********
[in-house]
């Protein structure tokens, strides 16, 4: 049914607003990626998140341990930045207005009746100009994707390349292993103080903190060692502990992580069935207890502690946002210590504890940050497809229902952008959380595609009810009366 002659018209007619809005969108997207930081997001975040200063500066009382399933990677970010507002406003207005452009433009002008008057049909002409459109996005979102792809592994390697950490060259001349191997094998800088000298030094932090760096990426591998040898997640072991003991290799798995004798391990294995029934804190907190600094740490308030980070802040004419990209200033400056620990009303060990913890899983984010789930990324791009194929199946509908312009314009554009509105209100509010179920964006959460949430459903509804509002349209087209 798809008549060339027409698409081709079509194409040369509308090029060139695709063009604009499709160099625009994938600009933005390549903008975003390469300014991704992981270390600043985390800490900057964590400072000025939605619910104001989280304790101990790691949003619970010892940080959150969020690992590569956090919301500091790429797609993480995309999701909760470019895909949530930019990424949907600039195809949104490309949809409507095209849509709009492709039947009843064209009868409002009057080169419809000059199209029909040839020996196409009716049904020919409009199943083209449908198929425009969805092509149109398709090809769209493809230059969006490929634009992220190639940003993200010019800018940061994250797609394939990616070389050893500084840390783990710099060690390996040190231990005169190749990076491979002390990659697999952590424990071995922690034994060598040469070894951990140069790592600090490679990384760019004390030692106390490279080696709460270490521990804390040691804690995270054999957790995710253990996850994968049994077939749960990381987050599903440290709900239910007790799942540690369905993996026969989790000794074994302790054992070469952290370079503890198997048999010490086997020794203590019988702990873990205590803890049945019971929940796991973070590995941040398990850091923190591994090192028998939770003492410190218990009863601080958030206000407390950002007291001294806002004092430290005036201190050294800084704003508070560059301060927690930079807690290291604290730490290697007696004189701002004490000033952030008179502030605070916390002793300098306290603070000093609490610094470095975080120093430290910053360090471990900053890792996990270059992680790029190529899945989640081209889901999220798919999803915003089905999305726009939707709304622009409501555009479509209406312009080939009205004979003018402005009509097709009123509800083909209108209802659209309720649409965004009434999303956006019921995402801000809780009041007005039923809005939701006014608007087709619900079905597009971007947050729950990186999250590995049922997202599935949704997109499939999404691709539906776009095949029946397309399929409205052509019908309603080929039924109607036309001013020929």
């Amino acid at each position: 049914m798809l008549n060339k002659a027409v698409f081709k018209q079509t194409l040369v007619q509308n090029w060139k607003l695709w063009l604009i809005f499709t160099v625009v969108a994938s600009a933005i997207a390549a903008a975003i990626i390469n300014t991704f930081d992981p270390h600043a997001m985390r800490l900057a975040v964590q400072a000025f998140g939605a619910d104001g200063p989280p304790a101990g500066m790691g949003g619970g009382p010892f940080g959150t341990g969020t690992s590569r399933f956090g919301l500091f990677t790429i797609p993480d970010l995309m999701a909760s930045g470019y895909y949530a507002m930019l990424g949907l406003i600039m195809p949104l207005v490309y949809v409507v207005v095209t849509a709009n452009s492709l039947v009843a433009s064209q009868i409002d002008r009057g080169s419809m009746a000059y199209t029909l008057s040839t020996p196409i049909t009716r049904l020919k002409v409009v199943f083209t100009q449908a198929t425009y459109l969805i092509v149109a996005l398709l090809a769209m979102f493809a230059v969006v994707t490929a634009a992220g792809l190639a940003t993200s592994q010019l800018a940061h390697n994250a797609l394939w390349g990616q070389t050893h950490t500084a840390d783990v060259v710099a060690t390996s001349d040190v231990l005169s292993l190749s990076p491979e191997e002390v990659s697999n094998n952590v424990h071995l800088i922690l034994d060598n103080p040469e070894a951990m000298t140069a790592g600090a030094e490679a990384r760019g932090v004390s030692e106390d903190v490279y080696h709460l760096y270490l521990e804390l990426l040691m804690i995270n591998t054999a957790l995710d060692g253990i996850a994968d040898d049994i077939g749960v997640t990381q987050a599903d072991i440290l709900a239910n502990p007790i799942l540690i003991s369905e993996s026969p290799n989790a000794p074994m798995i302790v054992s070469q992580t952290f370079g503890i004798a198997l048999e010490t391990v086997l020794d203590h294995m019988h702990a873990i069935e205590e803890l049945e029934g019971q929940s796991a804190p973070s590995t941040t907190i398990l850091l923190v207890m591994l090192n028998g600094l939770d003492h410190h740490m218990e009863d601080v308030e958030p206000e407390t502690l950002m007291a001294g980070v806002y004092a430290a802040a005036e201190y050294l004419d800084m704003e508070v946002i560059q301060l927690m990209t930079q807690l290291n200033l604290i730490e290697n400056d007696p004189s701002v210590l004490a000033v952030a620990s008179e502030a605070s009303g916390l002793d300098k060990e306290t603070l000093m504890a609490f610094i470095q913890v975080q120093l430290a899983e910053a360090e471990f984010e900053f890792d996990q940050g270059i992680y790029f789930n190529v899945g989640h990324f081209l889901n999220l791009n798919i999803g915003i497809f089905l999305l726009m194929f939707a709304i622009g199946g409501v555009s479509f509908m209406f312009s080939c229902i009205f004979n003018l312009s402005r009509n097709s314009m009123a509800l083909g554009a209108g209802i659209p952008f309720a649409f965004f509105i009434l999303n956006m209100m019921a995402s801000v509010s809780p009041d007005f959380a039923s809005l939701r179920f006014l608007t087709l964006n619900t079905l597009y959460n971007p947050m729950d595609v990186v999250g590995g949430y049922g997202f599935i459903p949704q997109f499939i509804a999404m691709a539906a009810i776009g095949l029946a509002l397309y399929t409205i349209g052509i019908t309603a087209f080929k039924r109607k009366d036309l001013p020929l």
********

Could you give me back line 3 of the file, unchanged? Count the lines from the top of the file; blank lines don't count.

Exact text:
């Amino acid at each position: 049914m798809l008549n060339k002659a027409v698409f081709k018209q079509t194409l040369v007619q509308n090029w060139k607003l695709w063009l604009i809005f499709t160099v625009v969108a994938s600009a933005i997207a390549a903008a975003i990626i390469n300014t991704f930081d992981p270390h600043a997001m985390r800490l900057a975040v964590q400072a000025f998140g939605a619910d104001g200063p989280p304790a101990g500066m790691g949003g619970g009382p010892f940080g959150t341990g969020t690992s590569r399933f956090g919301l500091f990677t790429i797609p993480d970010l995309m999701a909760s930045g470019y895909y949530a507002m930019l990424g949907l406003i600039m195809p949104l207005v490309y949809v409507v207005v095209t849509a709009n452009s492709l039947v009843a433009s064209q009868i409002d002008r009057g080169s419809m009746a000059y199209t029909l008057s040839t020996p196409i049909t009716r049904l020919k002409v409009v199943f083209t100009q449908a198929t425009y459109l969805i092509v149109a996005l398709l090809a769209m979102f493809a230059v969006v994707t490929a634009a992220g792809l190639a940003t993200s592994q010019l800018a940061h390697n994250a797609l394939w390349g990616q070389t050893h950490t500084a840390d783990v060259v710099a060690t390996s001349d040190v231990l005169s292993l190749s990076p491979e191997e002390v990659s697999n094998n952590v424990h071995l800088i922690l034994d060598n103080p040469e070894a951990m000298t140069a790592g600090a030094e490679a990384r760019g932090v004390s030692e106390d903190v490279y080696h709460l760096y270490l521990e804390l990426l040691m804690i995270n591998t054999a957790l995710d060692g253990i996850a994968d040898d049994i077939g749960v997640t990381q987050a599903d072991i440290l709900a239910n502990p007790i799942l540690i003991s369905e993996s026969p290799n989790a000794p074994m798995i302790v054992s070469q992580t952290f370079g503890i004798a198997l048999e010490t391990v086997l020794d203590h294995m019988h702990a873990i069935e205590e803890l049945e029934g019971q929940s796991a804190p973070s590995t941040t907190i398990l850091l923190v207890m591994l090192n028998g600094l939770d003492h410190h740490m218990e009863d601080v308030e958030p206000e407390t502690l950002m007291a001294g980070v806002y004092a430290a802040a005036e201190y050294l004419d800084m704003e508070v946002i560059q301060l927690m990209t930079q807690l290291n200033l604290i730490e290697n400056d007696p004189s701002v210590l004490a000033v952030a620990s008179e502030a605070s009303g916390l002793d300098k060990e306290t603070l000093m504890a609490f610094i470095q913890v975080q120093l430290a899983e910053a360090e471990f984010e900053f890792d996990q940050g270059i992680y790029f789930n190529v899945g989640h990324f081209l889901n999220l791009n798919i999803g915003i497809f089905l999305l726009m194929f939707a709304i622009g199946g409501v555009s479509f509908m209406f312009s080939c229902i009205f004979n003018l312009s402005r009509n097709s314009m009123a509800l083909g554009a209108g209802i659209p952008f309720a649409f965004f509105i009434l999303n956006m209100m019921a995402s801000v509010s809780p009041d007005f959380a039923s809005l939701r179920f006014l608007t087709l964006n619900t079905l597009y959460n971007p947050m729950d595609v990186v999250g590995g949430y049922g997202f599935i459903p949704q997109f499939i509804a999404m691709a539906a009810i776009g095949l029946a509002l397309y399929t409205i349209g052509i019908t309603a087209f080929k039924r109607k009366d036309l001013p020929l």